- Decide how you will pay the taxes and think about alternative uses of that money.
- Individuals who may be close to death should consider that the step-up in basis which occurs at death eliminates entirely the tax on the gain (i.e. you would want to wait on the sale).
- Think about whether a sale would trigger an unwanted disqualifying disposition for shares acquired through an employee stock purchase plan or incentive stock options.
- Remember that insider-trading rules and company blackouts may prevent sales and purchases. Unless you already have a Rule 10b5-1 plan in place, best practices for these plans usually require more than a few weeks to elapse between the time of plan setup and the first sale under the plan.
Top Ideas For Year-End Tax Planning With Stock Compensation (Parts 1 and 2)
Consider year-end or year-beginning tax planning with your stock compensation and company stock holdings. While investment objectives, not tax considerations, should generally drive your decisions, here are several ideas to review to prevent paying more taxes than necessary. Part 1 is available free to all registered users.
Stockbrokers' Secrets (Part 3): Year-End Planning For NQSOs, Restricted Stock, And RSUs, by W.E.B. Bantling and Michael Beriss
The time for tax planning is before the year ends; tax season is too late. Learn about several ideas for year-end 2013 that apply to nonqualified stock options (NQSOs) and restricted stock/RSUs.
In Their Own Words: Financial Advisors On Strategies For Stock Compensation And Company Stock Holdings At Year-End
Year-end planning can be tricky, and it has never been more so than now, amid the tax-rate changes that took effect in 2013. We asked five financial advisors for their ideas on financial and tax planning for either the end of 2013 or the start of 2014. This article presents their responses in their own words. Available free to all registered users.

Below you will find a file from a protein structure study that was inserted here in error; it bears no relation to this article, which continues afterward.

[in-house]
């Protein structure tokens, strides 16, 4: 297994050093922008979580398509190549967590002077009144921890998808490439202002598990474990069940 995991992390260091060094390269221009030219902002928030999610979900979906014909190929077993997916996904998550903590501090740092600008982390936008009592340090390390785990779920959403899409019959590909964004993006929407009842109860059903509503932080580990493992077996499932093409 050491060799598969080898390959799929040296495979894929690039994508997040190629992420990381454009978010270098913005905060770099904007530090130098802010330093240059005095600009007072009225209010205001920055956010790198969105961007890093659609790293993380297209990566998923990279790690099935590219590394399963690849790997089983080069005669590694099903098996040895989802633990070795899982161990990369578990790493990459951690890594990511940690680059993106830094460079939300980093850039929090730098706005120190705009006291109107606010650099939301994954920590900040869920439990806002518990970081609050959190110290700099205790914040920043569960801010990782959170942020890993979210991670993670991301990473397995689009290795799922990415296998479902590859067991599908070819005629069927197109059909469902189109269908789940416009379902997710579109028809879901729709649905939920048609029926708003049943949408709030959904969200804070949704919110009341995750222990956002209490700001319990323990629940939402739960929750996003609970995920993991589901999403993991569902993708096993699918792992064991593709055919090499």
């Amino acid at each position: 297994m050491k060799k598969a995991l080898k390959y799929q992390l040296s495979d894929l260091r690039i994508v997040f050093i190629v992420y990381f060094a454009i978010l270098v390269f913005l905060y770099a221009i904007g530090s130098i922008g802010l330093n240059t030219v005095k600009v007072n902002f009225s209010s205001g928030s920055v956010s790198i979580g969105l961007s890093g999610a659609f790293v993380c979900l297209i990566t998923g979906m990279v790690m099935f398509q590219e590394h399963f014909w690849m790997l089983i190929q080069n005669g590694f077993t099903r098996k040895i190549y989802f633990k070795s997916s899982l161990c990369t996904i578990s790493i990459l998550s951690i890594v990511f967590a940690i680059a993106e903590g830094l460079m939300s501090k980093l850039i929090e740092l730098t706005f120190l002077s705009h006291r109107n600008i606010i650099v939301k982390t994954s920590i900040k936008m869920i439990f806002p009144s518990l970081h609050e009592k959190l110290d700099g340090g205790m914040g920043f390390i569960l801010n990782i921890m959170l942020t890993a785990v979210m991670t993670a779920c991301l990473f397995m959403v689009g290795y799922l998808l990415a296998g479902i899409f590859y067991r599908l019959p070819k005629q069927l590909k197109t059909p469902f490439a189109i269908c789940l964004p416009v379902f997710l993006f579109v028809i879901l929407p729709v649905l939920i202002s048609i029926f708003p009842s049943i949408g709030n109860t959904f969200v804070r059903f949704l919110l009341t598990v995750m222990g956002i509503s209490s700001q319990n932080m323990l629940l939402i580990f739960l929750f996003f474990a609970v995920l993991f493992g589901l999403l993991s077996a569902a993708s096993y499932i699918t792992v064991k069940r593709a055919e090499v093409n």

Year-End Strategies For Employee Stock Purchase Plans: Ideas To Consider, by Matt Simon
When you think about year-end financial and tax planning, don't forget to review shares acquired through an employee stock purchase plan. This article outlines issues and strategies to contemplate.
Year-End Strategies For Restricted Stock: Ideas To Consider, by Bruce Brumberg
As part of your year-end and year-beginning tax planning, don't forget to review any grants of restricted stock, RSUs, or performance shares that vested this year, plus other company stock holdings. This article presents strategies many experts suggest.
Stockbrokers' Secrets (Part 7): Year-End Planning For ISOs, by W.E.B. Bantling and Michael Beriss
Learn about year-end planning specifically for incentive stock options, including ideas related to the alternative minimum tax.
The ISO Tax Trap And The AMT Credit Myth: What To Do Before Exercise And At Year-End, by Alan Ungar
The tax reductions of the past few years have brought both good and bad news for holders of incentive stock options (ISOs). While you may have lower capital gains rates when you hold the shares long enough after exercise, it's harder to avoid the risks of the alternative minimum tax (AMT) and to fully recoup any AMT credit.
As detailed in the first FAQ above, depending on your income level you may now have to pay a 3.8% surtax on top of the usual capital gains tax when you sell company stock, and you may have to pay an extra 0.9% on top of the regular Medicare tax on compensation income. Stock compensation can cause you to pay these additional taxes by pushing your yearly income above the thresholds that trigger them.
In late November, the IRS issued:
- final regulations and an updated set of FAQs on the Medicare surtax (which the IRS calls the Net Investment Income Tax)